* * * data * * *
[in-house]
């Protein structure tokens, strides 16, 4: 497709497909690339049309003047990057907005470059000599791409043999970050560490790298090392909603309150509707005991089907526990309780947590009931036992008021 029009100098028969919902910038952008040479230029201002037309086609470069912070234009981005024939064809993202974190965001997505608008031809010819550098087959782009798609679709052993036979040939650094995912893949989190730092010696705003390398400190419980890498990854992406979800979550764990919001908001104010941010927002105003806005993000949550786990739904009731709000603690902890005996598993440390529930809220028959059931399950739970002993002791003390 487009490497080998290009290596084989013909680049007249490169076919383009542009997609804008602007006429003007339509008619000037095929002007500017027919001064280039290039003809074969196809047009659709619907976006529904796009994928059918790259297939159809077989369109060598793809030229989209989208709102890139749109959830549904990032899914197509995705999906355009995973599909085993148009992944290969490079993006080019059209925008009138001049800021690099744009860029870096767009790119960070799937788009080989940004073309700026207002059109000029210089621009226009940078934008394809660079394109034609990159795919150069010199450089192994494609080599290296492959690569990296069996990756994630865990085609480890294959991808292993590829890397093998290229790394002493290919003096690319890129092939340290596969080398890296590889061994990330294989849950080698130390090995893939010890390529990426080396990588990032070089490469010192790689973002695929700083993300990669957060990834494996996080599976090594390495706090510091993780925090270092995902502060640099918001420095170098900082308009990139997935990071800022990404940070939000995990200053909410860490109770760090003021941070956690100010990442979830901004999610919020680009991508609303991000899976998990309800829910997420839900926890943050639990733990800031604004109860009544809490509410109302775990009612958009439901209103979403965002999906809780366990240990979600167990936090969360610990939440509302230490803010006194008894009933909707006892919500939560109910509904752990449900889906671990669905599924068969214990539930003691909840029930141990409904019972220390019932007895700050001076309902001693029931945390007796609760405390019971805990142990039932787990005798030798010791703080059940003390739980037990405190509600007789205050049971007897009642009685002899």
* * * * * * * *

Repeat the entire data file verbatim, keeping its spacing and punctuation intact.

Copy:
[in-house]
């Protein structure tokens, strides 16, 4: 497709497909690339049309003047990057907005470059000599791409043999970050560490790298090392909603309150509707005991089907526990309780947590009931036992008021 029009100098028969919902910038952008040479230029201002037309086609470069912070234009981005024939064809993202974190965001997505608008031809010819550098087959782009798609679709052993036979040939650094995912893949989190730092010696705003390398400190419980890498990854992406979800979550764990919001908001104010941010927002105003806005993000949550786990739904009731709000603690902890005996598993440390529930809220028959059931399950739970002993002791003390 487009490497080998290009290596084989013909680049007249490169076919383009542009997609804008602007006429003007339509008619000037095929002007500017027919001064280039290039003809074969196809047009659709619907976006529904796009994928059918790259297939159809077989369109060598793809030229989209989208709102890139749109959830549904990032899914197509995705999906355009995973599909085993148009992944290969490079993006080019059209925008009138001049800021690099744009860029870096767009790119960070799937788009080989940004073309700026207002059109000029210089621009226009940078934008394809660079394109034609990159795919150069010199450089192994494609080599290296492959690569990296069996990756994630865990085609480890294959991808292993590829890397093998290229790394002493290919003096690319890129092939340290596969080398890296590889061994990330294989849950080698130390090995893939010890390529990426080396990588990032070089490469010192790689973002695929700083993300990669957060990834494996996080599976090594390495706090510091993780925090270092995902502060640099918001420095170098900082308009990139997935990071800022990404940070939000995990200053909410860490109770760090003021941070956690100010990442979830901004999610919020680009991508609303991000899976998990309800829910997420839900926890943050639990733990800031604004109860009544809490509410109302775990009612958009439901209103979403965002999906809780366990240990979600167990936090969360610990939440509302230490803010006194008894009933909707006892919500939560109910509904752990449900889906671990669905599924068969214990539930003691909840029930141990409904019972220390019932007895700050001076309902001693029931945390007796609760405390019971805990142990039932787990005798030798010791703080059940003390739980037990405190509600007789205050049971007897009642009685002899």